Goblin

Goblin

Now, I won’t claim to know a great deal about Italian horror movies from the ‘70s, but the vast compositional shadow of Claudio Simonetti and Goblin was reason enough to break my B movie cherry. Goblin perform their 1977 soundtrack to the classic Suspiria in the wonderful, albeit slightly overbearing, St Bartholomew’s Church. It’s a cavernous space with bare brick walls stretching up into the darkness and a huge golden cross looming over the stage and projection screen. The film is a Technicolor delight that doesn’t skimp on the graphic or gory and much to my surprise, I genuinely enjoy it. Dario Argento’s vivid, hyper-real colouring is visually stunning and even the slightly bizarre storyline doesn’t diminish the experience at all. For their part, Goblin play tightly enough and bring all the tension and menace of the original soundtrack to life without overshadowing the movie. It is however, hard not to notice that there are essentially three main movements being repeated and inevitably this makes the performance a tad plodding and stately by the end. Still a lot of fun though. (7/10)

Zu

Zu

Zu are the kind of band I’d describe as ‘Righteous!’ Having seen them a number of times over the years I’ve never failed to be impressed by their tightly coiled barrage and unapologetically muscular delivery. Basically, they’re right up my street. In fact, they seem to be right up many people’s streets as they draw easily the most eager and receptive crowd of the weekend. Not bad for 3.30pm. The show itself is slightly less exacting in it’s precision than usual but this is perhaps understandable given the raft of new material in the set and the relatively long absence since the completion of the Carboniferous touring cycle. Massimo Pupillo’s basslines twist and throb against the lush swathes of Luca Mai’s guttural baritone sax-work and the addition of new drummer Gabe Serbian (The Locust) is a masterstroke. Today he appears to be on a one-man mission to beat his kit through the stage floor and into the bar below. It is inspired perspiration. (8/10)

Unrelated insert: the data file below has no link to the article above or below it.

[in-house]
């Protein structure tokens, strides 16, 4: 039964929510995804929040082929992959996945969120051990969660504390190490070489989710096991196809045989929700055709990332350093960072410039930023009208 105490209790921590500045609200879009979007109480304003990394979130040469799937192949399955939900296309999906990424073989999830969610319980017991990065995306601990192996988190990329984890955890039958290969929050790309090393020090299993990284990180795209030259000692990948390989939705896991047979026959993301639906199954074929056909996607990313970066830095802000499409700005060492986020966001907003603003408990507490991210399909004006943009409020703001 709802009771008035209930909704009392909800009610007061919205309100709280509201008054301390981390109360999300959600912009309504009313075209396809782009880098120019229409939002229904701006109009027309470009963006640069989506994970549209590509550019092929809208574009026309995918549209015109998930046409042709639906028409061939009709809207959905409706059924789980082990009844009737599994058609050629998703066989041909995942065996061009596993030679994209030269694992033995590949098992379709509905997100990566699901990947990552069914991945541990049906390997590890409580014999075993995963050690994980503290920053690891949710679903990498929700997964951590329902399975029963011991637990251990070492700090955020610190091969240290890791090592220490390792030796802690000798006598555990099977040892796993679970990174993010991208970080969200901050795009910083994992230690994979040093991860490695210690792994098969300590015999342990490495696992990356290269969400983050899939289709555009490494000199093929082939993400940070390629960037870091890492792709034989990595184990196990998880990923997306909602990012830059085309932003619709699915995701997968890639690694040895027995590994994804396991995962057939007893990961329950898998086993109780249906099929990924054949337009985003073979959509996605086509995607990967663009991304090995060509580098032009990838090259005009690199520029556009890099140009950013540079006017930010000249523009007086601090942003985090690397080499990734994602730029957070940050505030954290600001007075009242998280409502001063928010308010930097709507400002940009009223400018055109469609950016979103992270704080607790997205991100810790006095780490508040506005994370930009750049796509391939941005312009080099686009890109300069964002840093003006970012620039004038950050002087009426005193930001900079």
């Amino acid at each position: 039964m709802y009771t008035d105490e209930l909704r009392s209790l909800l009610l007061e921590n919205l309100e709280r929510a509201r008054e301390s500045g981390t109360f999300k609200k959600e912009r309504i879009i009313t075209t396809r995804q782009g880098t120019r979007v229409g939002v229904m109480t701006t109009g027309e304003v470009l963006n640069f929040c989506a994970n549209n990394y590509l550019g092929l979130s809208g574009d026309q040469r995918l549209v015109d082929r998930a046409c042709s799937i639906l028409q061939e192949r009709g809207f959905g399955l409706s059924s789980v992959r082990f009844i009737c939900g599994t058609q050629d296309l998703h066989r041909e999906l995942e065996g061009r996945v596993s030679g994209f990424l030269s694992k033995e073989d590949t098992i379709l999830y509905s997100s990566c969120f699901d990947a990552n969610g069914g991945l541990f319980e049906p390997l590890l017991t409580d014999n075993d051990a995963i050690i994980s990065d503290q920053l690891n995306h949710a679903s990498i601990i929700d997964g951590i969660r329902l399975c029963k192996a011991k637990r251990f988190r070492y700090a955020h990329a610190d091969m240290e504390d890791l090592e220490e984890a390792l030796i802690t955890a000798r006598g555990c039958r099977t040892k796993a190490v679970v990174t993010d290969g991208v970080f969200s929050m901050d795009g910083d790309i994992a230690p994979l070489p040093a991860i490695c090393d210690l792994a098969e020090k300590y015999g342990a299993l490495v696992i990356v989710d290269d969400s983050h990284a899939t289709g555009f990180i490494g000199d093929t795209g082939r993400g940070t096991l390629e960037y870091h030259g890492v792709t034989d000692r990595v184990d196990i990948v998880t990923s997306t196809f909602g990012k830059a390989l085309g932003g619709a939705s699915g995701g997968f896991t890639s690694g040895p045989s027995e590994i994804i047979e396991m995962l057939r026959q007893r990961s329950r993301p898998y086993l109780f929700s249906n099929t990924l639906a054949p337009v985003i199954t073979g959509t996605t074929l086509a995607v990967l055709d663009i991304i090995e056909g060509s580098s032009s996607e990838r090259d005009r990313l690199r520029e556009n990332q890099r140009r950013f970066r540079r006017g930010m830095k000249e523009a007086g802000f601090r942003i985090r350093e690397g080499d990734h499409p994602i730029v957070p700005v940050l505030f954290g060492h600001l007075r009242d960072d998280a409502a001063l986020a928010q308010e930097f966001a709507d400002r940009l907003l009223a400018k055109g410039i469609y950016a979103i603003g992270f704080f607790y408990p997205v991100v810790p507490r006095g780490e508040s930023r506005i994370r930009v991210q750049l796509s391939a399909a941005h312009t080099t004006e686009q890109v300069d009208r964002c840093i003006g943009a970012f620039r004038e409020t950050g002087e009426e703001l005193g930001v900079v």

The band on pretty much everyone’s lips all weekend is Swans. Michael Gira and co’s reputation for loud, intense, shamanistic live shows is well founded and with good reason. The six strong band open with an enveloping wall of noise that works it’s way into every corner of The Old Market venue. It’s rhythmically loose but utterly punishing and those with hangovers are in no doubt that salvation isn’t to be found here. As the first track concludes, Gira asks that the house lights be brought up and left on. Presumably so the band members can take in the death throws of their victims like a sadistic hunting mob. All very brazen and macho. All very Swans. Subsequent tracks are far more heavy on structure but still unrelenting in their repetitive immersion and sonic intensity. This, it has to be said, does get a little grating at points and dare I say boring in others. Considering the thick blankets of noise and intense invocations coming from the stage the sound is surprisingly coherent and well mixed. Subtler tones of handmade violin, tubular bells and trombone are rarely left wanting, nor dragged into the murky depths and this is an important counterpoint to the general lack of rhythmic inventiveness in the set. Gira’s chants and howls gather intensity throughout as does the increasingly powerful sweeping motions he makes with his arms. It’s hard not to interpret these in ornithological terms and I guess that’s kind of the point. He really is an intensity to behold. The much-anticipated collaboration with Wire is, in truth, a bit underwhelming and thankfully not long enough to sully the previous ninety-minute spectacle. I had been expecting a more substantial effort given the musical forces at work but the reality was more a ten-man jam than anything else. Just don’t tell Gira I said that as I fear he may in fact be Satan. Hail! (8/10)